The procedure of Example V was repeated with combinations of glycerol mono-laurin (GML) and ethylenediamine tetraacetic acid (EDTA) as the calcium salt and in combination with BHA. The results of these experiments are shown in Table 14. Here again, it will be noted that the principal activity of the glycerol mono-laurin is in connection with the gram-positive organisms. The EDTA, alone, has essentially no activity toward either the gram-positive, gram-negative or fungi and, again, BHA has very little activity against the gram-positive but acceptable activity against the selected group of gram-negative organisms and reasonable activity against fungi. A combination of the glycerol mono-laurin and the EDTA provides a very substantial improvement in the activity of the combination toward gram-positive organisms and the combination of glycerol mono-laurate, EDTA and BHA gives most surprising results in that it is not only extremely active against gram-positive organisms, but then becomes extremely active against the fungi and some of the tested gram-negative organisms.
The procedure of Example 1 was repeated, but in this case the absolute reading of the various combinations were taken at 60 minutes and reported as that reading. Table 15 shows the results of those experiments. Note from the table that the base line for the experiment is shown as 0.0% and has a 60 minute reading of 2.3 × 106 CFU. It will also be noted that on a 1% basis of mono-laurin increasing the concentration of BHA from 0.1% to 0.5% gives nearly two orders of magnitude increase in activity on the 60 minute reading scale. Also, it will be noted that at the 0.1% BHA concentration, the inclusion of 1.0% EDTA increase the activity by factor of only about 2 and similar results can be seen from comparing the activity of the compositions containing 0.5% BHA and 0.5% BHA + 1% EDTA. Thus, while the EDTA does have an activating influence on the combination of mono-laurin and BHA, this activating influence is not as remarkable as the influence of the mono-laurin on the BHA or vice-versa.
Actually, a syngeristic result is also obtained with combinations of glycerol mono-laurin and EDTA without any further microbicide therein. This is illustrated by the following example.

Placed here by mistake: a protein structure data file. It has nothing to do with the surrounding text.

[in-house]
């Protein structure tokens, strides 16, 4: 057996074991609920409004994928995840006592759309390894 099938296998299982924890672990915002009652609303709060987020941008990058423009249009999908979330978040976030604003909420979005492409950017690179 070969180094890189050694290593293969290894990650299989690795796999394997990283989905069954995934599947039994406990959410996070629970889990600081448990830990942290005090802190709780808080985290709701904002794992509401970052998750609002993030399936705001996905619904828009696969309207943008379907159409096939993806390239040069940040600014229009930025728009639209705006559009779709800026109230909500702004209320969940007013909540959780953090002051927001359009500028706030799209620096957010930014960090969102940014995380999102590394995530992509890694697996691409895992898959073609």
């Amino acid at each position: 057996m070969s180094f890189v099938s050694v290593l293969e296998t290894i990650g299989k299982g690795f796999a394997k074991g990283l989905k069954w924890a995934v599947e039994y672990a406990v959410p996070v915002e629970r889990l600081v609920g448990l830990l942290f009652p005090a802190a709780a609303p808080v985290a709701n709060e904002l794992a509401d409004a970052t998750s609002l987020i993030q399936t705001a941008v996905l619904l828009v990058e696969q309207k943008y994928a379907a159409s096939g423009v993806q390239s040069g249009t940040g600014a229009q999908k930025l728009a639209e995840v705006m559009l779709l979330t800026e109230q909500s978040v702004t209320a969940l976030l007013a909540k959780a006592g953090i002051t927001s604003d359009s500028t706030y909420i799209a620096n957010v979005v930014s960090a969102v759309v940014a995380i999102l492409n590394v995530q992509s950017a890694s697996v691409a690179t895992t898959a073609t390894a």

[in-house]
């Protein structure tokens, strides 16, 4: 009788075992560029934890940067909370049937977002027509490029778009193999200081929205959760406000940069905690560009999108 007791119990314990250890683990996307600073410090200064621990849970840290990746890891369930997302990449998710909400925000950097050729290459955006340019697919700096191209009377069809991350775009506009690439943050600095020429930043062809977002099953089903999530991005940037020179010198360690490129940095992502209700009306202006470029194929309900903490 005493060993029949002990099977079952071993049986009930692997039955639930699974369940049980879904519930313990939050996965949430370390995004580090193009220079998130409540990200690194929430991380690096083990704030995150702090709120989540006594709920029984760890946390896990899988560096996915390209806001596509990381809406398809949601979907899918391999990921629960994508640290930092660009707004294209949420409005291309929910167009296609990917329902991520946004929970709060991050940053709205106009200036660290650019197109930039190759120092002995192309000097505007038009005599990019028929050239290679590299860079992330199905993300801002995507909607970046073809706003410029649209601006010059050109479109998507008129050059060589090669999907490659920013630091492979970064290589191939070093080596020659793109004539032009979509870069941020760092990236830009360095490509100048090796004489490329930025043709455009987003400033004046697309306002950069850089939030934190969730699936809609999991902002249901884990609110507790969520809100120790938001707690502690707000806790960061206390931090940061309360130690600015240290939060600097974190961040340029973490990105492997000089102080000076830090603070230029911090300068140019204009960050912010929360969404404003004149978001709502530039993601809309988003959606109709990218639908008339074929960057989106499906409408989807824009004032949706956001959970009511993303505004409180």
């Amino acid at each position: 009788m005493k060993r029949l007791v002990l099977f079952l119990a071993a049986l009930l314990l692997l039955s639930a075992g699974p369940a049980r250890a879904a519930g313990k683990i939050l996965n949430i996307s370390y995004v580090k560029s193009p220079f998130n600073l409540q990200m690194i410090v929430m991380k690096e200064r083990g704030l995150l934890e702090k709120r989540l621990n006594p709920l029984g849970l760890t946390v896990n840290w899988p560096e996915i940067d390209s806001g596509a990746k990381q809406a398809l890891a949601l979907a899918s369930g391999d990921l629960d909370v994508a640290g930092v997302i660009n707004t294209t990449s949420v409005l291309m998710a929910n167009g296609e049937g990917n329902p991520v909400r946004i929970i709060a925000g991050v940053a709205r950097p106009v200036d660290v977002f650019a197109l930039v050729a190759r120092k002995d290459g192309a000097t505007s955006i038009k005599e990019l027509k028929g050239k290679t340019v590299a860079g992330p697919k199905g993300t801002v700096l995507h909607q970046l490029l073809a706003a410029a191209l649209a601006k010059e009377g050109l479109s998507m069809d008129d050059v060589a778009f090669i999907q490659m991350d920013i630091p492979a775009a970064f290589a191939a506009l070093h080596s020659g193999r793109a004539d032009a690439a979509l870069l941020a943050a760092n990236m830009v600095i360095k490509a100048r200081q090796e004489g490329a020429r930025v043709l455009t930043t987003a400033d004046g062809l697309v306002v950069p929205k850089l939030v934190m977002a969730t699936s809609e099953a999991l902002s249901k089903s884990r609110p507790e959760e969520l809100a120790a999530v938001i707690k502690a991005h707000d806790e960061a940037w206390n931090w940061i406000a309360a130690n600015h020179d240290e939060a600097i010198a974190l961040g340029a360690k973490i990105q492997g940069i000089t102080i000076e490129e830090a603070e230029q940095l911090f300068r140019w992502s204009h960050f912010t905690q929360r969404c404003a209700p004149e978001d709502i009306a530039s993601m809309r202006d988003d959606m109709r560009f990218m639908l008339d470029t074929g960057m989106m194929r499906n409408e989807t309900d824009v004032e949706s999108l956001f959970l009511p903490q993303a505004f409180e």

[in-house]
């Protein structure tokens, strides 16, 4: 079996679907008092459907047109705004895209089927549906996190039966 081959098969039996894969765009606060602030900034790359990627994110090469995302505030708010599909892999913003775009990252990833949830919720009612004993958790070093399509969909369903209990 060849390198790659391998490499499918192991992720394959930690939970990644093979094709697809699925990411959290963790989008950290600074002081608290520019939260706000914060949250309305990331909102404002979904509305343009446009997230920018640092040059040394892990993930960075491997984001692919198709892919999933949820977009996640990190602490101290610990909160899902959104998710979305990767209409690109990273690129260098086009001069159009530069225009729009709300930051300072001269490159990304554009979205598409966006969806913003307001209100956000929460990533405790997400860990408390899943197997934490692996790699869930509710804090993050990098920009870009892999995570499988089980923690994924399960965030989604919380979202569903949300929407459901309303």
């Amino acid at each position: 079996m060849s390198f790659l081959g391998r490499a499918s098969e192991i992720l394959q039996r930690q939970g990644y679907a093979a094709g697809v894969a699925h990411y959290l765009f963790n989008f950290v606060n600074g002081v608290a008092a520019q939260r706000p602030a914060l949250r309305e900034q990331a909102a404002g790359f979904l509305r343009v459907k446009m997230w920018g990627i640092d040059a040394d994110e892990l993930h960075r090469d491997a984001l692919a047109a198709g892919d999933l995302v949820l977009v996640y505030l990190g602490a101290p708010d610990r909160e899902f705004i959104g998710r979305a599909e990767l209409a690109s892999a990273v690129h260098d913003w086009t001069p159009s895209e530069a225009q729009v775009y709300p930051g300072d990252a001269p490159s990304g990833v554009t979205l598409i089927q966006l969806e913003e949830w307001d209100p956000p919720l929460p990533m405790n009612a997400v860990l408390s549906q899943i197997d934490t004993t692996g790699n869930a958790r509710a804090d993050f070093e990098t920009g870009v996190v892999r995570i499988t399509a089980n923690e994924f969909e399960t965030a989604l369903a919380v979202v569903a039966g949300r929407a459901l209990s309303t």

The procedure of Example 5 was repeated with the organism shown in Table 16. Here again, note the low level of activity of either GML, EDTA or BHT alone or in combination against gram-positive organisms. Also note the essential lack of activity of GML, EDTA, or BHT alone against the fungi. However, as far as the gram-positive organisms are concerned, the combination of GML and EDTA gives improved results and the activity of that combination against fungi is increased by more than a factor of 10. The combination of GML, EDTA and BHT does not effect any activity against gram-positive organisms, and does not substantially increase the activity of that combination against gram-positive organisms, as opposed to the combination of GML and EDTA, but the latter combination does increase the activity of fungi. Accordingly, EDTA does have a property of activating the GML, principally, against the fungi and has the further property of improving that activity in combination with BHT.
The potentiation activity of EDTA for GML is further demonstrated in Table 17. That table is the result of experiments carried out according to the procedure of Example 5 but with the organisms shown therein. Note that as the amount of EDTA increases from 0 to about 5 to 10,000, the activity of the GML steadily increases. This should be understood in the context of the activity of EDTA, as shown in that table which is, for all practical purposes, inactive. For easy comparison purposes, compare the activity of GML (0 amount of EDTA) with EDTA (0 amount of GML) in the extreme left and extreme right hand columns respectively with the activity of the combination in the column labelled "10,000". Thus, EDTA does have a very pronounced potentiation effect for GML, whether or not the GML includes other microbicides.
The following example further demonstrates the effects of combinations of the present mono-laurin, BHA, BHT and EDTA.
The procedure of Example 5 was repeated with the percentages shown in Table 18. The results of this experiment are recorded in the 60 minute reading. Note that the base line (0.0% of all nominated ingredients) is 2.2 × 106CFU. In this experiment, for the 60 minute reading, as opposed to the MIC value of the other experiments, the addition of 1% BHT and 1% EDTA did not increase the 60 minute reading effectiveness substantially. However, when BHA is included in the combination, i.e. either with EDTA or without EDTA or with BHT and EDTA, the activity increases to less than 1,000 (1,000 organisms represent the limit of detection in this system).